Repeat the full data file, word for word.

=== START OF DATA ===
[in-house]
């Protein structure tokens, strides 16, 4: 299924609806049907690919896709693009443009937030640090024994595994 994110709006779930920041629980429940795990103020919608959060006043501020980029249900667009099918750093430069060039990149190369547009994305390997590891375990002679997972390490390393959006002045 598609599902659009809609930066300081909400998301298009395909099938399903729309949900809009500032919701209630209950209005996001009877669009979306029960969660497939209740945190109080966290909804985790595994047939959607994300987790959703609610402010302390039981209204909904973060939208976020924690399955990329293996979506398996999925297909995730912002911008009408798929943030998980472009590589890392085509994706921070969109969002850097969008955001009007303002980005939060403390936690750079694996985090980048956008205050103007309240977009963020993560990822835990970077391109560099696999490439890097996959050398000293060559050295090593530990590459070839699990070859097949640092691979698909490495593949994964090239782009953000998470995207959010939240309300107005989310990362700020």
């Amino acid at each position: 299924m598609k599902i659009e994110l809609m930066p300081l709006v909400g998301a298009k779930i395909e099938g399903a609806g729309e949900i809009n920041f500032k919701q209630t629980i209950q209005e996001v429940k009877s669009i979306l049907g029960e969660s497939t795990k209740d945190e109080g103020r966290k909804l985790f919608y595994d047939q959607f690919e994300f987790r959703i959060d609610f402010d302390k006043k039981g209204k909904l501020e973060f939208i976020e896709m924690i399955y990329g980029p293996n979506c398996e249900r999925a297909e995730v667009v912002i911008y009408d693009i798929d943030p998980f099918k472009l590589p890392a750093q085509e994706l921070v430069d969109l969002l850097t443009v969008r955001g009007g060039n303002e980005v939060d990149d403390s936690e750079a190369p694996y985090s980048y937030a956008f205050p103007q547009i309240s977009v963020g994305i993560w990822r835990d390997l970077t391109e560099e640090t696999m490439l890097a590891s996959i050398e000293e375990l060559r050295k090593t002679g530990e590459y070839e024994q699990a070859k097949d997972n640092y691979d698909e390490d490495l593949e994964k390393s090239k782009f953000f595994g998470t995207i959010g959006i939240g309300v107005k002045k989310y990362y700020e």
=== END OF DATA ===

[in-house]
């Protein structure tokens, strides 16, 4: 299924609806049907690919896709693009443009937030640090024994595994 994110709006779930920041629980429940795990103020919608959060006043501020980029249900667009099918750093430069060039990149190369547009994305390997590891375990002679997972390490390393959006002045 598609599902659009809609930066300081909400998301298009395909099938399903729309949900809009500032919701209630209950209005996001009877669009979306029960969660497939209740945190109080966290909804985790595994047939959607994300987790959703609610402010302390039981209204909904973060939208976020924690399955990329293996979506398996999925297909995730912002911008009408798929943030998980472009590589890392085509994706921070969109969002850097969008955001009007303002980005939060403390936690750079694996985090980048956008205050103007309240977009963020993560990822835990970077391109560099696999490439890097996959050398000293060559050295090593530990590459070839699990070859097949640092691979698909490495593949994964090239782009953000998470995207959010939240309300107005989310990362700020």
């Amino acid at each position: 299924m598609k599902i659009e994110l809609m930066p300081l709006v909400g998301a298009k779930i395909e099938g399903a609806g729309e949900i809009n920041f500032k919701q209630t629980i209950q209005e996001v429940k009877s669009i979306l049907g029960e969660s497939t795990k209740d945190e109080g103020r966290k909804l985790f919608y595994d047939q959607f690919e994300f987790r959703i959060d609610f402010d302390k006043k039981g209204k909904l501020e973060f939208i976020e896709m924690i399955y990329g980029p293996n979506c398996e249900r999925a297909e995730v667009v912002i911008y009408d693009i798929d943030p998980f099918k472009l590589p890392a750093q085509e994706l921070v430069d969109l969002l850097t443009v969008r955001g009007g060039n303002e980005v939060d990149d403390s936690e750079a190369p694996y985090s980048y937030a956008f205050p103007q547009i309240s977009v963020g994305i993560w990822r835990d390997l970077t391109e560099e640090t696999m490439l890097a590891s996959i050398e000293e375990l060559r050295k090593t002679g530990e590459y070839e024994q699990a070859k097949d997972n640092y691979d698909e390490d490495l593949e994964k390393s090239k782009f953000f595994g998470t995207i959010g959006i939240g309300v107005k002045k989310y990362y700020e």